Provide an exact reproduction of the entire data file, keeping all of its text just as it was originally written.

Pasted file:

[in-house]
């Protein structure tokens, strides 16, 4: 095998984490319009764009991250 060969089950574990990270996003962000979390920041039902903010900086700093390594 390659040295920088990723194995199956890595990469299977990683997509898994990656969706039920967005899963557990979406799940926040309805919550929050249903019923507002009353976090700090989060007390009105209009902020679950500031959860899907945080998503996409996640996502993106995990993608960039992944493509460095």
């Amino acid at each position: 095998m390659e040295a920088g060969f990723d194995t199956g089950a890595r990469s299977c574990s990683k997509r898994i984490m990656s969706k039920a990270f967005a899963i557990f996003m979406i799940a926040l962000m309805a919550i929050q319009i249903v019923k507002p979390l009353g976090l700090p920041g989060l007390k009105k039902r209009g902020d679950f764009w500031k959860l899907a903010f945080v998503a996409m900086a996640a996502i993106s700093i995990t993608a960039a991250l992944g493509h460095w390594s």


[in-house]
């Protein structure tokens, strides 16, 4: 095998984490319009764009991250 060969089950574990990270996003962000979390920041039902903010900086700093390594 390659040295920088990723194995199956890595990469299977990683997509898994990656969706039920967005899963557990979406799940926040309805919550929050249903019923507002009353976090700090989060007390009105209009902020679950500031959860899907945080998503996409996640996502993106995990993608960039992944493509460095």
């Amino acid at each position: 095998m390659e040295a920088g060969f990723d194995t199956g089950a890595r990469s299977c574990s990683k997509r898994i984490m990656s969706k039920a990270f967005a899963i557990f996003m979406i799940a926040l962000m309805a919550i929050q319009i249903v019923k507002p979390l009353g976090l700090p920041g989060l007390k009105k039902r209009g902020d679950f764009w500031k959860l899907a903010f945080v998503a996409m900086a996640a996502i993106s700093i995990t993608a960039a991250l992944g493509h460095w390594s």